No country for disabled men

By Dang Hanh, Thanh Nien News

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Volunteers practice to support a wheelchair user at a training course in Ho Chi Minh City last November. File photo. Volunteers practice to support a wheelchair user at a training course in Ho Chi Minh City last November. File photo.


On a recent Tuesday morning, while I was impatiently waiting for the green light on the busy Le Van Sy Street in Ho Chi Minh City, I witnessed a shocking scene: a legless man dragged himself towards a bus that had stopped closer to the middle of the road rather than the designated stop, grabbed its steps and tried to swing himself up.
The man, probably in his late forties, finally managed to get into the bus just before the light turned green and the bus sped away.
The conductor had stood on the street by the door and done nothing to help the man. Instead, he watched the whole scene as if it was from a TV reality show that required participants to do dares.
He was obviously stone-hearted, but he is not the only one to be blamed. He and his colleagues are not trained to help disabled people in such situations. Since last October city authorities have issued hundreds of free bus passes to disabled people, meaning one fare less for that conductor.
It is a praiseworthy policy but it will be even better if authorities take a closer look at either the bus steps, which are always too steep and high, or the conductors, who are usually too unfriendly to give a hand to someone needing help.
According to the city public transport management company, only 11 out of 2,783 buses plying the city have an automatic lift for wheelchairs.
This is for the around 636,400 disabled people living in the city, meaning there is little chance a wheelchair user will see such a bus and most have to practice acrobatics to get into one.
On April 2 two employees of low-cost carrier Vietjet Air in Da Nang city refused to allow wheelchair user Nguyen Thi Van to board a flight because she had not booked "special services." 
Van told them that she did not have any problem with her earlier flight from Hanoi, and that nobody had told her to book in advance.
The duo then decided to refund the ticket after claiming that their colleagues in Hanoi had broken the rules but they would not.
Van said she had to wait for six hours to catch a Vietnam Airlines flight back to Hanoi.
A friend of Van, who had accompanied her on the trip, filmed the conversation between Van and the two officials and posted it on Youtube.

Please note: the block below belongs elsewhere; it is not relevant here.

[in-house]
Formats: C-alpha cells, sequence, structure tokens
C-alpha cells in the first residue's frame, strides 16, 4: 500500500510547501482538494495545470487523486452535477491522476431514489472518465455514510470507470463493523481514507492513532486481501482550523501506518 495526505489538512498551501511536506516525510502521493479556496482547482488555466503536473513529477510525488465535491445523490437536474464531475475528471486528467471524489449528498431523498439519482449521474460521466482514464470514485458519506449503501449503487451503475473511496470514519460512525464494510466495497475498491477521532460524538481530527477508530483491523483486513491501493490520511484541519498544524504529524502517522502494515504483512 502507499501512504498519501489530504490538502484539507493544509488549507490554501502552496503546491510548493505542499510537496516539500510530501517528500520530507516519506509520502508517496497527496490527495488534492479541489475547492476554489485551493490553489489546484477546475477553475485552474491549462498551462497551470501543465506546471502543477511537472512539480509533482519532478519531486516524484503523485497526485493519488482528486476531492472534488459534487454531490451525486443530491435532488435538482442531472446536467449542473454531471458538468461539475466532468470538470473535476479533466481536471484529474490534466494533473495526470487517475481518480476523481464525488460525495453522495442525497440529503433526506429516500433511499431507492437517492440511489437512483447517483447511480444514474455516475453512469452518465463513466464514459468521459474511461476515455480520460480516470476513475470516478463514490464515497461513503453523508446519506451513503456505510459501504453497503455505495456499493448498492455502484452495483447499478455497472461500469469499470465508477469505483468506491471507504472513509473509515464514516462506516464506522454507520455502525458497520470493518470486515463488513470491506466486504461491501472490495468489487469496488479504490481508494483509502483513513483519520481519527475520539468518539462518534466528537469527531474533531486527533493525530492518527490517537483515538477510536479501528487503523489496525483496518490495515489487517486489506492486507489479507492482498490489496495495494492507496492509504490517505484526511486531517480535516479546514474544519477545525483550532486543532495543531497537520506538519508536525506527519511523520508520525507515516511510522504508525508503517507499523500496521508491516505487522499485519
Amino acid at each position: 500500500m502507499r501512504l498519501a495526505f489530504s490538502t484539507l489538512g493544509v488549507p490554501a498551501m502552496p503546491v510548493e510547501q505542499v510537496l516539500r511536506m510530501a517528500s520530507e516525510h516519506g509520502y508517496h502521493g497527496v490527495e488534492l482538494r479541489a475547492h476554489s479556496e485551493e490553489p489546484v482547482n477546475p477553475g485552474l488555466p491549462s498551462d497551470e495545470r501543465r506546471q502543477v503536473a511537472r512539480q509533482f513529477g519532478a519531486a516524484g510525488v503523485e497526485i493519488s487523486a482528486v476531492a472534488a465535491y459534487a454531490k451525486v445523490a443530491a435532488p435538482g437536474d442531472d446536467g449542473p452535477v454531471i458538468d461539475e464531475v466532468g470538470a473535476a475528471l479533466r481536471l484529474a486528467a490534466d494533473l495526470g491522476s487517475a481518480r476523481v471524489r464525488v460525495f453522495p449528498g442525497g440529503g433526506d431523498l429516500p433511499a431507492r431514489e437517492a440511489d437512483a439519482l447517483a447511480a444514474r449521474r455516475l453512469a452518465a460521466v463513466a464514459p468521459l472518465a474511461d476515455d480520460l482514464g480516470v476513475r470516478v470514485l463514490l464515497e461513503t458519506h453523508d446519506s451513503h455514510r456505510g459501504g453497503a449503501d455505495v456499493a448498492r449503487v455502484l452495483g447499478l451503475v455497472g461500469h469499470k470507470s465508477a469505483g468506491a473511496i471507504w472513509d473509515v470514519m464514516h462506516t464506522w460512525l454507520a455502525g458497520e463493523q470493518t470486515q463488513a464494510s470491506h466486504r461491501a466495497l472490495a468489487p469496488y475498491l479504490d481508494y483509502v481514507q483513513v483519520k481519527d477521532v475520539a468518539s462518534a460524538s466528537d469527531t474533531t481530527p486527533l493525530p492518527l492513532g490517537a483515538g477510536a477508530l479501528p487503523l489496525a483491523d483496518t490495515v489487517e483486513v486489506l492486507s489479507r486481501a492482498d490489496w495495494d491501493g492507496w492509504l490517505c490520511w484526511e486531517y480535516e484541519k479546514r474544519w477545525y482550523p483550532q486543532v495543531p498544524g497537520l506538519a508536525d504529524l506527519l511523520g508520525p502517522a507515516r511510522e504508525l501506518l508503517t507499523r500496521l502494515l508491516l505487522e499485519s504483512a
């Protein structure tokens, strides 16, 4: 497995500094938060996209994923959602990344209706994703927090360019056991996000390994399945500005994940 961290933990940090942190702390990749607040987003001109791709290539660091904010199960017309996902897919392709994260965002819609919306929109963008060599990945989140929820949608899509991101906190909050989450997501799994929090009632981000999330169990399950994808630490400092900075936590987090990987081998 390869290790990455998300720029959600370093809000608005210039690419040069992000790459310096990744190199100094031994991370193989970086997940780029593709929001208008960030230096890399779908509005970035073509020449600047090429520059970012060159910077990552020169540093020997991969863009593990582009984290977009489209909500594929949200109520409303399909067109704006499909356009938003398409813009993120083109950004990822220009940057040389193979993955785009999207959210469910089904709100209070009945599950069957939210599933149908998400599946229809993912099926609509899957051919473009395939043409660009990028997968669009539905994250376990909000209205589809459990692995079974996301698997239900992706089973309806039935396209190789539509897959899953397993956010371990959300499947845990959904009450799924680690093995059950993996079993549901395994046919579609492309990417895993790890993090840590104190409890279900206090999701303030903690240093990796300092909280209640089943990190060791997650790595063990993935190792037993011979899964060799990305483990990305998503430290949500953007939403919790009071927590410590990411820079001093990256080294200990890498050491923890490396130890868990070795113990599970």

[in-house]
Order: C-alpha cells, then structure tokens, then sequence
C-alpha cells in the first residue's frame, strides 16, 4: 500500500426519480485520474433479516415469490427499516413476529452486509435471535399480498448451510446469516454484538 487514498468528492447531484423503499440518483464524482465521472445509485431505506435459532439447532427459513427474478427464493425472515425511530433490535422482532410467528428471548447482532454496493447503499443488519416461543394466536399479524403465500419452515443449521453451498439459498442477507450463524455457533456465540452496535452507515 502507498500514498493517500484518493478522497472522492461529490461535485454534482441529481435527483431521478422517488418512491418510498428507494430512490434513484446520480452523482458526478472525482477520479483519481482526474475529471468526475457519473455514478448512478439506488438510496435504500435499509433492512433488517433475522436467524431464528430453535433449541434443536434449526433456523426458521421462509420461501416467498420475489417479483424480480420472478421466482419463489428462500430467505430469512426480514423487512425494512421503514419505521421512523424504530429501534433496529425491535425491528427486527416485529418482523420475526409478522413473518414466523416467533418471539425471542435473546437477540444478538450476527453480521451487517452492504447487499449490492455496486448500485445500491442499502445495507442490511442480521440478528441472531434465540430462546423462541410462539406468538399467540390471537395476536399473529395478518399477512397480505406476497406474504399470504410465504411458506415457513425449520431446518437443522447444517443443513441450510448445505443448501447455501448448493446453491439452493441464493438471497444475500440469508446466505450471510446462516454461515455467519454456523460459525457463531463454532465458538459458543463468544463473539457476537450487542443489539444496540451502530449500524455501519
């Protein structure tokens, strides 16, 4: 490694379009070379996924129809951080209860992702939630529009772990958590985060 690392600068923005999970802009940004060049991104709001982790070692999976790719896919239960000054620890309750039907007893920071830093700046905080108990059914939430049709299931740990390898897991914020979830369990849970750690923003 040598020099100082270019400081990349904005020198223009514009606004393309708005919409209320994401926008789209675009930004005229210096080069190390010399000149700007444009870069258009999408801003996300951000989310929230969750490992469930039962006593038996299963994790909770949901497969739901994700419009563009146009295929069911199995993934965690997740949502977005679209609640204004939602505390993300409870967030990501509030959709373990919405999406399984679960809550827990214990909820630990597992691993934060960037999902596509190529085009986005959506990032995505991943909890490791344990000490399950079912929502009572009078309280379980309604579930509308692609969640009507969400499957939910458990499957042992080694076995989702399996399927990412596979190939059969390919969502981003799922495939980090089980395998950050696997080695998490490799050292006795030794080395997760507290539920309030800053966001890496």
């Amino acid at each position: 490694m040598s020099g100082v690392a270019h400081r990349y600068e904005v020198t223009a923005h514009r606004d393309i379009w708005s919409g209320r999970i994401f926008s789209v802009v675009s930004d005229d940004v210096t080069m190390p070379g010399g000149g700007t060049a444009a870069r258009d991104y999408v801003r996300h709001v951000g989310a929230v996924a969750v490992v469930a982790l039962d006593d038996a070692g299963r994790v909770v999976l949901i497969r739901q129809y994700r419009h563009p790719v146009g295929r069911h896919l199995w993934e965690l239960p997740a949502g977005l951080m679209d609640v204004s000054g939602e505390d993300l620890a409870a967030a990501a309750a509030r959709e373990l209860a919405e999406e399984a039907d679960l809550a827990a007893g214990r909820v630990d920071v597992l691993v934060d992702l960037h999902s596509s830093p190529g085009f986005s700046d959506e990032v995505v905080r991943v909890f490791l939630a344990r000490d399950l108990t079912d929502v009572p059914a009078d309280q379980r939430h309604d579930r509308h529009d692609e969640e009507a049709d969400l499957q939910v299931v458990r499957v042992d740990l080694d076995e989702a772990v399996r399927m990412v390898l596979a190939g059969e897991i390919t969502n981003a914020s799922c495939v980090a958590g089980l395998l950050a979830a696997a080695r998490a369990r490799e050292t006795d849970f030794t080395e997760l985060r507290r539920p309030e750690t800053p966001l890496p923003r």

A day later the media entered the fray, and aviation authorities slapped fines of VND 5 million (around US$250) on each of the two employees.
But what happened after that was ironical: the two employees were supported by the public while Van was criticized for “her negligence, failure to follow the rules, causing chaos and inconveniencing others.”
Some social media users even said that the way Van and her friend had filmed and posted the video on the Internet showed that the disabled “are not as meek or helpless as they seem.”
From that, one can conclude that disabled people should never be so strong as to publicly raise their voice against discrimination against them, only strong enough to swing themselves up into unfriendly buses or wait for six hours to fly.
When the public still has such preconceptions, it is not surprising that only 11 out of thousands of buses in the city have a wheelchair lift.
We do not know if there have been any studies to ensure that these rare buses operate on routes on which many disabled people travel, such as to a rehabilitation or disability support center.
An aviation official told the media last month that there was only one wheelchair lift at every airport.
There are rarely wheelchair ramps in public buildings, hospitals, offices around the country. Neither are there toilets for disabled people in such public areas.
When we were in university, a common voluntary activity was attending training courses in how to support disabled people we meet in public every day.
One of the most common situations for which we practiced was helping a wheelchair user climb up or down stairs, since one of our classmates was a wheelchair user who had to climb several floors to his classes.
This brought us closer to each other during our four and a half years at school, but some questions came to me again and again. Why did they have classes in high floors for disabled people? And why were there no elevator in such a massive building where 1,000 students studied?
Tuoi Tre (Youth) newspaper ran a big piece in December praising city authorities for giving priority for seniors and disabled people in buying train tickets. But to enjoy this priority, they had to reach the ticket booth on the second floor of the railway station and wait for “just an hour” to get their tickets.
A photo showed a man carrying his disabled uncle on his back, both beaming after successfully buying a ticket.
They were smiling not because driving to the place early in the morning and climbing up and down the stairs piggyback are easy tasks.
It was because they both knew things could have been even worse.

Tran Thanh Son, a disabled man, is carried by his downstairs by his nephew after buying a ticket for Son at the Ho Chi Minh City railway station last December. Photo credit: Tuoi Tre.


Uncle and nephew prepare to ride back home.


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